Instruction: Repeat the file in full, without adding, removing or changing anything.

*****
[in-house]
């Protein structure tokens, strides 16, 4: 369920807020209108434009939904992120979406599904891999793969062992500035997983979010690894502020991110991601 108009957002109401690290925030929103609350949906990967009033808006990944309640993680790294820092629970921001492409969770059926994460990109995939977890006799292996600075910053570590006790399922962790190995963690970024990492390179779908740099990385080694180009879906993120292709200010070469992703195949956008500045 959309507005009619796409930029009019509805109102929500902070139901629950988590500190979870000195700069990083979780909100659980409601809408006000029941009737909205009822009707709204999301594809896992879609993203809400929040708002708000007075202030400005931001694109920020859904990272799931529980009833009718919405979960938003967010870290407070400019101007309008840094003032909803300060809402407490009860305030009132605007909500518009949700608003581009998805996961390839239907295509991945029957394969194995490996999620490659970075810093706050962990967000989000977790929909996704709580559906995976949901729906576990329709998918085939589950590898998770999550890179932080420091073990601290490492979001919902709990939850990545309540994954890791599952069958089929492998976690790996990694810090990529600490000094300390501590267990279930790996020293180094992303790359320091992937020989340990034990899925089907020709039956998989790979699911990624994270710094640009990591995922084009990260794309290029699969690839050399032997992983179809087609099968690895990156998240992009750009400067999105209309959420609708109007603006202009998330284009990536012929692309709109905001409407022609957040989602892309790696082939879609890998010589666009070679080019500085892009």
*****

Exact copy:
[in-house]
């Protein structure tokens, strides 16, 4: 369920807020209108434009939904992120979406599904891999793969062992500035997983979010690894502020991110991601 108009957002109401690290925030929103609350949906990967009033808006990944309640993680790294820092629970921001492409969770059926994460990109995939977890006799292996600075910053570590006790399922962790190995963690970024990492390179779908740099990385080694180009879906993120292709200010070469992703195949956008500045 959309507005009619796409930029009019509805109102929500902070139901629950988590500190979870000195700069990083979780909100659980409601809408006000029941009737909205009822009707709204999301594809896992879609993203809400929040708002708000007075202030400005931001694109920020859904990272799931529980009833009718919405979960938003967010870290407070400019101007309008840094003032909803300060809402407490009860305030009132605007909500518009949700608003581009998805996961390839239907295509991945029957394969194995490996999620490659970075810093706050962990967000989000977790929909996704709580559906995976949901729906576990329709998918085939589950590898998770999550890179932080420091073990601290490492979001919902709990939850990545309540994954890791599952069958089929492998976690790996990694810090990529600490000094300390501590267990279930790996020293180094992303790359320091992937020989340990034990899925089907020709039956998989790979699911990624994270710094640009990591995922084009990260794309290029699969690839050399032997992983179809087609099968690895990156998240992009750009400067999105209309959420609708109007603006202009998330284009990536012929692309709109905001409407022609957040989602892309790696082939879609890998010589666009070679080019500085892009």